Starting the process of invoicing can be really daunting. If the only experience you have with sending bills is requesting a Venmo for margaritas you covered at a dive bar, you might feel a bit out of your depth. In truth, the process of invoicing sounds much more formal than it often is. When interpreters talk about invoicing they’re referring to the process of sending a bill for work they did for an agency or client and setting off the payment process. 

There are some very important things to know about invoicing

  • You need to have a system to track them. That system should make sense to you and you should be able to explain it to an accountant if they have questions. If your invoicing tracking system is an Ikea bag full of sticky notes, you should consider the very small investment of your time into a better system. When I first started freelancing I used Numbers on Mac which is the equivalent of Excel. I tracked each invoice by number, client, date, rate, project, total and other details. For me, that worked really well until I needed something else. More on that later. 
  • You should create a template. You could absolutely waste your life reinventing every invoice from scratch if that’s your passion project but if you really don’t like tedious work; make a template and just plug in the numbers for each client/project/rate etc… 
  • Invoices are not some idea that can make sense to you and no one else. Someone actually has to receive your invoice it, understand it, process it and write a check for it. You want that person to be able to do those things quickly and efficiently mostly because you don’t want to annoy the person in charge of paying you. 
  • Invoicing is a system that is core to your independence as a freelancer. Taking pride in it will help you establish stronger boundaries, maintain more autonomy and reduce the risk of being taken by agencies when you’re not paying attention.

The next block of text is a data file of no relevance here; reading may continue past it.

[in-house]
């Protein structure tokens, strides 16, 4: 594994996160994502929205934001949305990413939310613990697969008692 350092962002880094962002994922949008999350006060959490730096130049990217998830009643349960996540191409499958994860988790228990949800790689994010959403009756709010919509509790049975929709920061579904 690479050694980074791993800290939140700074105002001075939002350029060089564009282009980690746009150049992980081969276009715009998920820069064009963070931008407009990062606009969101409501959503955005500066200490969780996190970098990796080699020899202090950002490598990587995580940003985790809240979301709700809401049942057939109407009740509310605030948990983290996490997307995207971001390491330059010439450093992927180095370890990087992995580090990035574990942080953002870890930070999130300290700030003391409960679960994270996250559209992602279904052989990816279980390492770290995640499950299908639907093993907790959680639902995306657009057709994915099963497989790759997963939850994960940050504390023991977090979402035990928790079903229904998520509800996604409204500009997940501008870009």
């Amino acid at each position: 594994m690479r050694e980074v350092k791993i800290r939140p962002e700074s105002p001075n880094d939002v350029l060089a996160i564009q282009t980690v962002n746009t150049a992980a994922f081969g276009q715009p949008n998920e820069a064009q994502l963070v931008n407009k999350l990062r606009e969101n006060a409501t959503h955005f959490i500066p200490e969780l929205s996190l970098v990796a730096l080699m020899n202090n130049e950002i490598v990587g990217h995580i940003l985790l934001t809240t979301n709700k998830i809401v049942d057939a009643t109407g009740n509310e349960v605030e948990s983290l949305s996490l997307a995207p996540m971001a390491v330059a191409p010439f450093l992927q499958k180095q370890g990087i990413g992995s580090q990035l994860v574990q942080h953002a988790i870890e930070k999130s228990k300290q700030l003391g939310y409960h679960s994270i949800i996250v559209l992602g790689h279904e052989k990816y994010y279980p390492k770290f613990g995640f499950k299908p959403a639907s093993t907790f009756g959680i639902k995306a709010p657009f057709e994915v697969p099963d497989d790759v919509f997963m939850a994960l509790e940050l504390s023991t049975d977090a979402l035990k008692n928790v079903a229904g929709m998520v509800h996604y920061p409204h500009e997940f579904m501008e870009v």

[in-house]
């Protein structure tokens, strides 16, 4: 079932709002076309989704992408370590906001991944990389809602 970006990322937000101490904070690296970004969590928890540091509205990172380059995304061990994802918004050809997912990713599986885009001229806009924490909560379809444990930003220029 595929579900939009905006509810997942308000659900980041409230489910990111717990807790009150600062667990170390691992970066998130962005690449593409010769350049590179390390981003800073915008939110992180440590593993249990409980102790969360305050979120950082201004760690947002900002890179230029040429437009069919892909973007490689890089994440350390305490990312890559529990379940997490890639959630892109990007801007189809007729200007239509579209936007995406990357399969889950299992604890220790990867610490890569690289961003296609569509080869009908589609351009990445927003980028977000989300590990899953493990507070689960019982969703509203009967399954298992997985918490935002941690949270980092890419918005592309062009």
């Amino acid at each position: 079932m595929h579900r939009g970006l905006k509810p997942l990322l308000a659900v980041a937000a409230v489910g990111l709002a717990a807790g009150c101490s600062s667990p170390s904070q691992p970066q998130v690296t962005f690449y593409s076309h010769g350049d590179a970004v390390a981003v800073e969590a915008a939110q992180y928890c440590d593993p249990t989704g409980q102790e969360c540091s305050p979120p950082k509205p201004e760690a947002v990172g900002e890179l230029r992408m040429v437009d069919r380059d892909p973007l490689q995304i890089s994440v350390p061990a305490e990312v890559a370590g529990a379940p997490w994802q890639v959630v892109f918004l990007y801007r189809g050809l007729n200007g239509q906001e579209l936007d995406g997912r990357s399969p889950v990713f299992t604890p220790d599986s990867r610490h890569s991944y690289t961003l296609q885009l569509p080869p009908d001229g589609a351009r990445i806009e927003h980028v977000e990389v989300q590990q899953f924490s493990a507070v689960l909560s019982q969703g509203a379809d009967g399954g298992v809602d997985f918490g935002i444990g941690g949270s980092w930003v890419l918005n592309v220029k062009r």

• Your invoices need to come in a timely manner. The day after a gig is completely fine, often the day of is completely fine… unless you’re doing recurring work in which case you should compile a grouping at a time (like a week). 

How do I make an invoice

Ready to invoice? Start here.

When do I get paid? 

Each agency has their own system but as a contractor you can also bring payment guidelines by way of your terms of service. That means that if an agency typically pays 60 days after receiving your invoice you can include in your terms of service the need to receive payment within 30 days. I’ve personally never bothered with this and just followed their pay schedule because it’s less of a hassle and if I want other things, this one is very low on the negotiation totem pole. 

Most agencies I’ve ever worked with pay on what’s called a NET 30 which is to say they will send your payment exactly 30 days after they receive your invoice – not 30 business days but 30 full days on the calendar. So if you plan on invoicing them monthly that means a longer wait. Let’s say you work every day in the month of January and you invoice agency X monthly. On Feb 1st you would submit your invoice, they would confirm and you would receive a net 30 check on either March 2nd or 3rd (depending on if they count the day they received your invoice). That first gig you did on Jan 1st will be paid for 60 days later. That’s a long time, so if you’re tight on cash and the gigs are higher in dollar amount you might want to invoice them weekly. I’ve met interpreters who invoice daily and I think that’s absurd. It creates so much additional work for the client/agency and often times they will just combine payments in checks. Plus, waiting for a paper check/payment to arrive every single day is complete madness. Unless you’re trying to test if the postal service is working, consider weekly or monthly. 

For more information about NET 10/30/60 be sure to check out the glossary.

How do I get paid?

This one is controversial. So let’s dive right in!

In many markets, interpreters are staunchly opposed to direct deposit and it’s understandable why. The IRS has specific limitations and restrictions on what we as independent contractors are able and not able to do in partnership with agencies. It’s mostly for our own protection. If an agency is treating us like employees, they need to be paying for things like insurance and Workmans comp etc… Direct Deposit being something that is traditionally only offered to employees, it is a source of contention with many interpreters as they argue it is enough to classify a contractor as an employee. I was one of those interpreters who refused direct deposit for years and with some agencies I still do. Like all things, it’s truly up to you.